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Haiti’s interim prime minister shares his vision to lift Haiti out of chaos

Portrait of the new Haitian Prime Minister Garry Conille, during his interview with NPR at the Washington Hilton Hotel, in Washington, D.C. on Tuesday, July 2, 2024.
Cheriss May for NPR
Portrait of the new Haitian Prime Minister Garry Conille, during his interview with NPR at the Washington Hilton Hotel, in Washington, D.C. on Tuesday, July 2, 2024.

Criminal gangs control most of Haiti’s capital and it’s become the job of interim Prime Minister Garry Conille to take them on. Conille replaced Prime Minister Ariel Henry, who was forced out in April when those gangs blocked him from returning to the country.

“Gangs control 80% of the capital but not only that, we have close to 600,000 displaced people, 45 percent food insecure, looking at cholera in parts of the country,” the new interim Prime Minister Conille told Morning Edition. “At the end of the day, this is 12,000 thugs that are holding 12 million people hostage.”

Conille is an experienced international aid officer. When he heard he’d been chosen for this role, he said he left his job as UNICEF regional director for Latin America and the Caribbean and returned to Haiti. Before that, he worked for other aid agencies mostly outside Haiti. He also briefly served as prime minister once before, in 2011 and 2012.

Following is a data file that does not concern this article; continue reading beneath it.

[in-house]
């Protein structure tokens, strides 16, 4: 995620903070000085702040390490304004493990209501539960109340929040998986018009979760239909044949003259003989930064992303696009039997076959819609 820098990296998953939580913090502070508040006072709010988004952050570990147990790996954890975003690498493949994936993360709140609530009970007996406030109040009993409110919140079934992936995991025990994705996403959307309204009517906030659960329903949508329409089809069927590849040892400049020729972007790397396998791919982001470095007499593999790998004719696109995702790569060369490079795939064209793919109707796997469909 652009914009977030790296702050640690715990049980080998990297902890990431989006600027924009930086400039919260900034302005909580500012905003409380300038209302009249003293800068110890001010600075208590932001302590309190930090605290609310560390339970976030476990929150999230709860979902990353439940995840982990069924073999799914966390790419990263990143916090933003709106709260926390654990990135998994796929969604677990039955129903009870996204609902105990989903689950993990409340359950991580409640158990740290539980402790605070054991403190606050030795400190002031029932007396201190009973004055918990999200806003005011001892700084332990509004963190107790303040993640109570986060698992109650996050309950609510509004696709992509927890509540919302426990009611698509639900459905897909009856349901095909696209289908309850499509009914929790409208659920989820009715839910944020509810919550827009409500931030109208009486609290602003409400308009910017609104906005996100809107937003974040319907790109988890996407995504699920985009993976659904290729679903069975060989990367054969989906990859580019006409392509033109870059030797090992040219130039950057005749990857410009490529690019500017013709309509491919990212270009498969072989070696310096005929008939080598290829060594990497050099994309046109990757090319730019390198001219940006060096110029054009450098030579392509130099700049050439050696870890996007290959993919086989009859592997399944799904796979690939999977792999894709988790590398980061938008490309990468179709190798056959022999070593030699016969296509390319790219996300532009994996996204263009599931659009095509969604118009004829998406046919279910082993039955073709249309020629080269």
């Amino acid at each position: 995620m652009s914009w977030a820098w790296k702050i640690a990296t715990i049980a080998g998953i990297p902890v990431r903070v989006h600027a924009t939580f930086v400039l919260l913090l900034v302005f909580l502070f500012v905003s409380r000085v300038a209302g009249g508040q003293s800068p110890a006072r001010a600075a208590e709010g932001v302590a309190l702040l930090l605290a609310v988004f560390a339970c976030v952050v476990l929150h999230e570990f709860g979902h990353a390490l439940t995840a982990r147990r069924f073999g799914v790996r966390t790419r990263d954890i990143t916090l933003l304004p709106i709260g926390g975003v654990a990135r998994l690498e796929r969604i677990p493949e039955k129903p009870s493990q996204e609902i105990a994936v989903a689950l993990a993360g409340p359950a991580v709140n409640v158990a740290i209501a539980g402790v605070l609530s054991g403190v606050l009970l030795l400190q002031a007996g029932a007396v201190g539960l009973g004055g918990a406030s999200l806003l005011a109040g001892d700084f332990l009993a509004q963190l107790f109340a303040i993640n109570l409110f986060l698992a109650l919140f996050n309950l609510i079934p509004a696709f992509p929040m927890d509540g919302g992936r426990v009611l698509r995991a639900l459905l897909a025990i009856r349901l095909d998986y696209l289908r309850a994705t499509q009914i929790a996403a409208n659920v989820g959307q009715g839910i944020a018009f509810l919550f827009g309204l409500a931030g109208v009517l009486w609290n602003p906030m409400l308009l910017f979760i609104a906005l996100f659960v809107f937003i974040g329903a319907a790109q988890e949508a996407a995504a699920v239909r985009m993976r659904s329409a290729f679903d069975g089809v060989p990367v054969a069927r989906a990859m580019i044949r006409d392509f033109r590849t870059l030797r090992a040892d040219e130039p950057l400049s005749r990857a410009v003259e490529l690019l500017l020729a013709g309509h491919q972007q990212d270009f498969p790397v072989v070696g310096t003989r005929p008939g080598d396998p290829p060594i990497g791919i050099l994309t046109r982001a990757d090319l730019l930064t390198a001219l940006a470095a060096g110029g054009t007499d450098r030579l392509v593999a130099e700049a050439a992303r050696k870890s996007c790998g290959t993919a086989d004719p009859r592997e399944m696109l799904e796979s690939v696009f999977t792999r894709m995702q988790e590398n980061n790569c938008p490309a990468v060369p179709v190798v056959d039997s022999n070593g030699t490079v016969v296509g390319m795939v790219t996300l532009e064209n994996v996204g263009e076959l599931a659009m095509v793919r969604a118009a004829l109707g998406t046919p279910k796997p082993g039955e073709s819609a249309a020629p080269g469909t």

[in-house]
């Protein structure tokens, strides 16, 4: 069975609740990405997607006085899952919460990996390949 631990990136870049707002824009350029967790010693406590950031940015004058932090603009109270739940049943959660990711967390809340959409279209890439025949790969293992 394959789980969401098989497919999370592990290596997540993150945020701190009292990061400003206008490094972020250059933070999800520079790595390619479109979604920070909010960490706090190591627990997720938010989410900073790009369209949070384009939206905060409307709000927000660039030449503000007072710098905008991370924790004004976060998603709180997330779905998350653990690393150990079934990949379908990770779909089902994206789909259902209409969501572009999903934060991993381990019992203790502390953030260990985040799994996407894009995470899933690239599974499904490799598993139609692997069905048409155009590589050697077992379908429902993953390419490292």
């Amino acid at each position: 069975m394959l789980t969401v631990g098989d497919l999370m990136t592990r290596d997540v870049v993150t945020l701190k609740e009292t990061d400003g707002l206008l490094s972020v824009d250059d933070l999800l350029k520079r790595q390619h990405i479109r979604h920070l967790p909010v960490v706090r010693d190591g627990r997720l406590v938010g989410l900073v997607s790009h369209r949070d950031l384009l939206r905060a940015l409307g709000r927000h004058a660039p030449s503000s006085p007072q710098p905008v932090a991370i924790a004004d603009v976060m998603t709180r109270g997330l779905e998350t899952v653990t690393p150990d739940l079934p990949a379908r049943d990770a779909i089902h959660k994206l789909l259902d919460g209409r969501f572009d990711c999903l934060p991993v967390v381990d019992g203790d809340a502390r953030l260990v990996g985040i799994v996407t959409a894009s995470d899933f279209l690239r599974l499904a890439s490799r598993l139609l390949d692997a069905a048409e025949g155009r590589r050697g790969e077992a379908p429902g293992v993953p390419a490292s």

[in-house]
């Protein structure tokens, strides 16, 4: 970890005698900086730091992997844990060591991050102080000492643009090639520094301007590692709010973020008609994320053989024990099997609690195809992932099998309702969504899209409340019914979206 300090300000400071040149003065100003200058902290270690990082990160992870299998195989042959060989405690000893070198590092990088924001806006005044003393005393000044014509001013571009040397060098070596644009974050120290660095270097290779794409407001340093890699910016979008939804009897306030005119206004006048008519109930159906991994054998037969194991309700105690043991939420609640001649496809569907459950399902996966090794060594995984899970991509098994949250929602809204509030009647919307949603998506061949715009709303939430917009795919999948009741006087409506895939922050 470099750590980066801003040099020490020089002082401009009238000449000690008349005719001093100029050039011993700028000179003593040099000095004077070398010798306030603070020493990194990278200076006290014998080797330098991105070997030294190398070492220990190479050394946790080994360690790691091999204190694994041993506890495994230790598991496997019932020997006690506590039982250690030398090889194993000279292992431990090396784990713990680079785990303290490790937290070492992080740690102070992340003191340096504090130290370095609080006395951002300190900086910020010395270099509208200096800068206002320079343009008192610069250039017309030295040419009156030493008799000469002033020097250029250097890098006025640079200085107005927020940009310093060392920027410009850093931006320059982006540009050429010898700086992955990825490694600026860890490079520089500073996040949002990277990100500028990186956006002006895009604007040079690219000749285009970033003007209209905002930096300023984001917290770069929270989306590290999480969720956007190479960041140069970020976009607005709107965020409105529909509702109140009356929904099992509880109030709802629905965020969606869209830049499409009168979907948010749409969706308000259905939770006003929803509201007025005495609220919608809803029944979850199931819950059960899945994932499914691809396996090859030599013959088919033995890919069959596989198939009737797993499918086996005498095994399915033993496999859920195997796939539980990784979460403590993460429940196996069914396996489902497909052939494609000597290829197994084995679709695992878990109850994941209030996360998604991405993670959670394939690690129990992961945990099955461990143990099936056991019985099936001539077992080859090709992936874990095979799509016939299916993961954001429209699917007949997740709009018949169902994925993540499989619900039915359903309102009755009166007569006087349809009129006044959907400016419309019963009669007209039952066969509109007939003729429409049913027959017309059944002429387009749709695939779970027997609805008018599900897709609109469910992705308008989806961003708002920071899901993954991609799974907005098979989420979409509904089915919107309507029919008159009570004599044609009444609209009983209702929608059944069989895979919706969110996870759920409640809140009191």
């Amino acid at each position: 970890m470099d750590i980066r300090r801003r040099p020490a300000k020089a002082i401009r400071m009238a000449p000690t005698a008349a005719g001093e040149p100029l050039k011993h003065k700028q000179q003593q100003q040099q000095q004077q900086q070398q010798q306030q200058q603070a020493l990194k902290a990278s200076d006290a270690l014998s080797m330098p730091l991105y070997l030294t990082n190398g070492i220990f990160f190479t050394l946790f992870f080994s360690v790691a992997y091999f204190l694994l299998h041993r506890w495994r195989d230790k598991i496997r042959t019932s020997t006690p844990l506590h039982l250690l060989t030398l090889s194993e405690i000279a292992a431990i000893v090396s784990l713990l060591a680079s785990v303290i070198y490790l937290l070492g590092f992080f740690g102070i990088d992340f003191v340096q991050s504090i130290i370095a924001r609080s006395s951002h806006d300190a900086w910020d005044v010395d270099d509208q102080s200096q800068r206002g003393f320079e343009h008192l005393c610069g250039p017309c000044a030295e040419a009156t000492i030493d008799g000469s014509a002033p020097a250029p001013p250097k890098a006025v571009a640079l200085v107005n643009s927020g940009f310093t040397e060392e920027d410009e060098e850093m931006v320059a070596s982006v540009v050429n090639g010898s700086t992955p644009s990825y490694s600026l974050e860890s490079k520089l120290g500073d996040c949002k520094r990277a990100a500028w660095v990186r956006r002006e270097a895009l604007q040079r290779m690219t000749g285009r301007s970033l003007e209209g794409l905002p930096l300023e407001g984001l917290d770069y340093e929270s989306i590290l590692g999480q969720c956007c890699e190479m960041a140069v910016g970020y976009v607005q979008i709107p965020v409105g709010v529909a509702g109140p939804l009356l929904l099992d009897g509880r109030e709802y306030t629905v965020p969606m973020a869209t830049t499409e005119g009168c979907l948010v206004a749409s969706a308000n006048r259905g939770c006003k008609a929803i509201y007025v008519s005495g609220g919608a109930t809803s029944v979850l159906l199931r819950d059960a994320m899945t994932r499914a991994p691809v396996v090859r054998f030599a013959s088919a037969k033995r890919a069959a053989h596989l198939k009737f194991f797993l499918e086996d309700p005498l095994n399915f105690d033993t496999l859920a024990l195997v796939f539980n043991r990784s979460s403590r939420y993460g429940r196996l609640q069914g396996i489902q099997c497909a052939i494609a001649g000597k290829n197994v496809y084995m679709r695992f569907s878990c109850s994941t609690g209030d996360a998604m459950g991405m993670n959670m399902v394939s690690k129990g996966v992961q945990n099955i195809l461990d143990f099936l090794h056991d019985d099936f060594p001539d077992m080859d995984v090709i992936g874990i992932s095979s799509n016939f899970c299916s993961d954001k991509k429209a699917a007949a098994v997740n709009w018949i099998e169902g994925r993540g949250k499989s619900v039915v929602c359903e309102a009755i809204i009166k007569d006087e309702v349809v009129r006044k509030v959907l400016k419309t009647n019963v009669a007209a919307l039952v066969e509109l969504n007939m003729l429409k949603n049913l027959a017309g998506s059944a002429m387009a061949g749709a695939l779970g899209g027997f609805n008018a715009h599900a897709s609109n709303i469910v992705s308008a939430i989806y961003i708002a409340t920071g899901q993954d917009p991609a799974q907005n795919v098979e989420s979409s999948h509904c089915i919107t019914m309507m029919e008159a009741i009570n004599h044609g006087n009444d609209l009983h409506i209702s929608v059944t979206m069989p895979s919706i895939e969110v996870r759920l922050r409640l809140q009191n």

On May 28, he was chosen by a fragile alliance to lead the transitional council. His mandate is to lift the country out of its current chaos until elections for a new president can be held.

It will take work, but he says restoring security is possible because of the “resilience and commitment of the Haitian people.”

This week he was in Washington to meet U.S. officials, including Secretary of State Antony Blinken who assured him of additional U.S. assistance. Conille’s meetings come just days after the arrival of a Kenyan-led international police force charged with helping restore order to the violence-torn nation.

The interim prime minister sat down for an interview with NPR’s Leila Fadel in D.C. The following is an edited and condensed version of their exchange.

Leila Fadel: There is concern that the international community in Haiti is depending on a force that's accused of gross human rights violations within their own country:extrajudicial killings, killings of anti government protesters. Amnesty International has called on the U.S., Haiti and the international community to put safeguards in place so this doesn't happen to your people. Are those safeguards in place, and what are they? 

Garry Conille: There's a series of instruments that were in the process of finalizing with the Kenyan government to ensure that there is accountability and a certain level of oversight, including a desk that will be responsible for overseeing much of the operations.

The accompaniment that we're expecting from the forces is going to be in support of the Haitian National Police. we're hoping that that will limit to a certain extent the possibility of having these types of excesses that of course we all rightfully worry about.

Fadel:  Who's in charge of the multinational force, and how does that work? When you talk about accountability, will that be through the Haitian Police, the Haitian government, an international body?